AAAS 1990: For male Einstein biographers, the fate of Mileva is not important - and so it is with all women at the side of "famous" men

Plötz clearly means:
-- Male authors never acknowledge women for their scientific contributions (p.430)
-- Some men, however, begin to ask questions in the case of Einstein, e.g. Harris Walker on "Physics Today" in February 1989 entitled "Did Einstein espouse his spouse's ideas?" (p.430)
-- Not even Mileva's housework and childcare is recognized by Einstein to defend Einstein for having time to teach (p.430)

AAAS 1990: Vortrag von Plötz: These von Plötz: Mileva hätte ohne Einstein eine großartige Karriere gemacht (?!)]


<But going back to Mileva Einstein-Maric, there is another factor which we should consider (and which not surprisingly is also at play in Emilie Kempin-Spyri's life). Mileva Einstein-Maric most certainly would have gotten both her Diplom [[diploma]] and her doctorate had she not met Albert Einstein.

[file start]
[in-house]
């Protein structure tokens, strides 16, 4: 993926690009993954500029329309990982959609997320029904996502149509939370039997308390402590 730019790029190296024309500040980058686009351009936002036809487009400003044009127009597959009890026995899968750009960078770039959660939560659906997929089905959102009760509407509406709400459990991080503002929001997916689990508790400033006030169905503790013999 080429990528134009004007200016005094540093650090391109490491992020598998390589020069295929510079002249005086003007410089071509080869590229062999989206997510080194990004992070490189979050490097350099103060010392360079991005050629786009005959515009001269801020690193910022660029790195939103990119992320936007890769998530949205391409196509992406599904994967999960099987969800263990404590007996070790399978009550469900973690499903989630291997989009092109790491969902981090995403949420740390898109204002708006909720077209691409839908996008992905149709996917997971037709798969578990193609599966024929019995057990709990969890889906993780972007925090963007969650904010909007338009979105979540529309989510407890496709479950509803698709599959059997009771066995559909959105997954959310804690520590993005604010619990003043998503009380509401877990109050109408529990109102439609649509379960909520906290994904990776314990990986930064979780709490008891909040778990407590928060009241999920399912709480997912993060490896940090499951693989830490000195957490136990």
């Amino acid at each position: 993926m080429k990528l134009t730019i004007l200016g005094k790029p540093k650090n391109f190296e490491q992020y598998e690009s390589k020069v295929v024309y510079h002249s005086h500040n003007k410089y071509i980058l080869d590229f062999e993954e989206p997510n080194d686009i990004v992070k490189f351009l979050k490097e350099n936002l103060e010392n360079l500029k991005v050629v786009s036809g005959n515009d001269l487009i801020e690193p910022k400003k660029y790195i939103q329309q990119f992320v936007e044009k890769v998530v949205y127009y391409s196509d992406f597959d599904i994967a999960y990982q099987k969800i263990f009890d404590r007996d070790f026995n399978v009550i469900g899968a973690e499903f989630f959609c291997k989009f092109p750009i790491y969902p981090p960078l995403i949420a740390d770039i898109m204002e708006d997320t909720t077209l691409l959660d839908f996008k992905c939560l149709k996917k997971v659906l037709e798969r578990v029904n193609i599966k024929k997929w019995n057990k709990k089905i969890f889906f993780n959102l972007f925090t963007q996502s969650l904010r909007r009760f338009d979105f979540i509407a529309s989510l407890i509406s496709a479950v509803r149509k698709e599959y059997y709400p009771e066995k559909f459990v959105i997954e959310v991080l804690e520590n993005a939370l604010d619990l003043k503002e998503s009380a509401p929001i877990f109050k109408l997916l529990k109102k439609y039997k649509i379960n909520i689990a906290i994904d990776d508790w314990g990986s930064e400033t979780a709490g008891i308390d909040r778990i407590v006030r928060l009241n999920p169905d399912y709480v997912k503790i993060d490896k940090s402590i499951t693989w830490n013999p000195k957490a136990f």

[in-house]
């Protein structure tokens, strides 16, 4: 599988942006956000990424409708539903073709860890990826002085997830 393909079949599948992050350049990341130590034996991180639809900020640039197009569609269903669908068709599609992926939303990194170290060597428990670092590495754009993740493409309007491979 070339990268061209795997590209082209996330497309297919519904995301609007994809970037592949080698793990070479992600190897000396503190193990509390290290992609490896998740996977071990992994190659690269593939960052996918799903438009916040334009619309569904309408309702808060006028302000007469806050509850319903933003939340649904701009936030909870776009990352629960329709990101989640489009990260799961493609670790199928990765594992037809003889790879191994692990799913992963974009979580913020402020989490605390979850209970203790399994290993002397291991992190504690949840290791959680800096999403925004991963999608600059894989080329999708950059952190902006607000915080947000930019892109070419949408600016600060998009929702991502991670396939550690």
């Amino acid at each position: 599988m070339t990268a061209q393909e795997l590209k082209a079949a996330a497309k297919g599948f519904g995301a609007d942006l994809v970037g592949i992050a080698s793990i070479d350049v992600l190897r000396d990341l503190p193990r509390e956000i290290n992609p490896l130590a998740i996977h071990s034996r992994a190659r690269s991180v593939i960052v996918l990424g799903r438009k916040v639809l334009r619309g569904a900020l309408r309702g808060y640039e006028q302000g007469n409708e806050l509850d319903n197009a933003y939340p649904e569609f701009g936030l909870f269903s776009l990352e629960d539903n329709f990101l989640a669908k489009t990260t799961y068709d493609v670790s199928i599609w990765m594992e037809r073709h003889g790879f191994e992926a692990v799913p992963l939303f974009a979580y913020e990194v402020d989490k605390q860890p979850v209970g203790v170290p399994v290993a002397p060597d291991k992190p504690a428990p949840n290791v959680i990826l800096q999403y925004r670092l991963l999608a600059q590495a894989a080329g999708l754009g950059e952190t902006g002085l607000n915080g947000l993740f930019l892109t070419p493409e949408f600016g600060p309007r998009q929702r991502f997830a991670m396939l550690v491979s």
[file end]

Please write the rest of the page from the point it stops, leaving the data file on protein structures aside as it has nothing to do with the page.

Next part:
[Tesis: Then she just would have had fallen in love with another man being exploited].
When she fell in love, she worked together WITH him. Or rather, when they worked together, she fell in love with him. Once she was committed to him, however, she worked for him instead of for herself - out of love. She may not even have noticed the difference at first because she kept working more than ever, but her love did change her very strong dedication to her studies in that she no longer pursued them in the interest of her own career, but rather of his.> (p.424)

AAAS 1990: Missing social services for intelligent Women

-- Women often still today (as of 1990) only choose between children or work (p.424), also in Germany (p.425)